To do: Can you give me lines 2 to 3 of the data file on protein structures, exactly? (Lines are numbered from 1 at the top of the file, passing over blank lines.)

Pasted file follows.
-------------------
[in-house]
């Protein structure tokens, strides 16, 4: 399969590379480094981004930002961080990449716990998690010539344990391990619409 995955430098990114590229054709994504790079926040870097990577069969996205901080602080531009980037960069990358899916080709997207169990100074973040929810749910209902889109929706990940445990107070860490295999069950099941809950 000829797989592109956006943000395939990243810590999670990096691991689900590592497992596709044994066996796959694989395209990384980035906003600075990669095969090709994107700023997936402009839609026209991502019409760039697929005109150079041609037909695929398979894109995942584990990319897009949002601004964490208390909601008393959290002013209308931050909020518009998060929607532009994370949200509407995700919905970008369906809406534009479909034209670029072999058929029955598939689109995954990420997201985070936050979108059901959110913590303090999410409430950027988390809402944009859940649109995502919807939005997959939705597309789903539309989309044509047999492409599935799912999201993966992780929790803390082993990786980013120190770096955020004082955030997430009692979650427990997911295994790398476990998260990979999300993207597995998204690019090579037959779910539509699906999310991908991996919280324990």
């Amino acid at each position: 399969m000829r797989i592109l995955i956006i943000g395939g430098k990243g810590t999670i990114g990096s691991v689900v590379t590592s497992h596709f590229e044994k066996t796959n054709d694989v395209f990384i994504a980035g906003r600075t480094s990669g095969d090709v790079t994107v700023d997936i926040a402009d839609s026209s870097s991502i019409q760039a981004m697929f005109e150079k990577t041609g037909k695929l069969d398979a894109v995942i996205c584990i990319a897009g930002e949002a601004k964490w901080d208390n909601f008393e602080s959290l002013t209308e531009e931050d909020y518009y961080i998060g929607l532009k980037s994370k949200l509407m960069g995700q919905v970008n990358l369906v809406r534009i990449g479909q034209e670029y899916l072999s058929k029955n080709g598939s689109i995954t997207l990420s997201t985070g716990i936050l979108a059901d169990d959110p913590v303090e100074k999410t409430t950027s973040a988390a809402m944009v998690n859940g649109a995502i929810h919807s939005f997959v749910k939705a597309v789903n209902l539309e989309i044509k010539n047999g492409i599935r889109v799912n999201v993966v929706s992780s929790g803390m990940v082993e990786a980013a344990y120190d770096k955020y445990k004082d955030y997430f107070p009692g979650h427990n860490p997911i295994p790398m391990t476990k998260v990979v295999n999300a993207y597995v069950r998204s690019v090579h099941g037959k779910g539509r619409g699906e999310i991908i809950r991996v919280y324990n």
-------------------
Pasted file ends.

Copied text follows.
């Protein structure tokens, strides 16, 4: 399969590379480094981004930002961080990449716990998690010539344990391990619409 995955430098990114590229054709994504790079926040870097990577069969996205901080602080531009980037960069990358899916080709997207169990100074973040929810749910209902889109929706990940445990107070860490295999069950099941809950 000829797989592109956006943000395939990243810590999670990096691991689900590592497992596709044994066996796959694989395209990384980035906003600075990669095969090709994107700023997936402009839609026209991502019409760039697929005109150079041609037909695929398979894109995942584990990319897009949002601004964490208390909601008393959290002013209308931050909020518009998060929607532009994370949200509407995700919905970008369906809406534009479909034209670029072999058929029955598939689109995954990420997201985070936050979108059901959110913590303090999410409430950027988390809402944009859940649109995502919807939005997959939705597309789903539309989309044509047999492409599935799912999201993966992780929790803390082993990786980013120190770096955020004082955030997430009692979650427990997911295994790398476990998260990979999300993207597995998204690019090579037959779910539509699906999310991908991996919280324990």
């Amino acid at each position: 399969m000829r797989i592109l995955i956006i943000g395939g430098k990243g810590t999670i990114g990096s691991v689900v590379t590592s497992h596709f590229e044994k066996t796959n054709d694989v395209f990384i994504a980035g906003r600075t480094s990669g095969d090709v790079t994107v700023d997936i926040a402009d839609s026209s870097s991502i019409q760039a981004m697929f005109e150079k990577t041609g037909k695929l069969d398979a894109v995942i996205c584990i990319a897009g930002e949002a601004k964490w901080d208390n909601f008393e602080s959290l002013t209308e531009e931050d909020y518009y961080i998060g929607l532009k980037s994370k949200l509407m960069g995700q919905v970008n990358l369906v809406r534009i990449g479909q034209e670029y899916l072999s058929k029955n080709g598939s689109i995954t997207l990420s997201t985070g716990i936050l979108a059901d169990d959110p913590v303090e100074k999410t409430t950027s973040a988390a809402m944009v998690n859940g649109a995502i929810h919807s939005f997959v749910k939705a597309v789903n209902l539309e989309i044509k010539n047999g492409i599935r889109v799912n999201v993966v929706s992780s929790g803390m990940v082993e990786a980013a344990y120190d770096k955020y445990k004082d955030y997430f107070p009692g979650h427990n860490p997911i295994p790398m391990t476990k998260v990979v295999n999300a993207y597995v069950r998204s690019v090579h099941g037959k779910g539509r619409g699906e999310i991908i809950r991996v919280y324990n």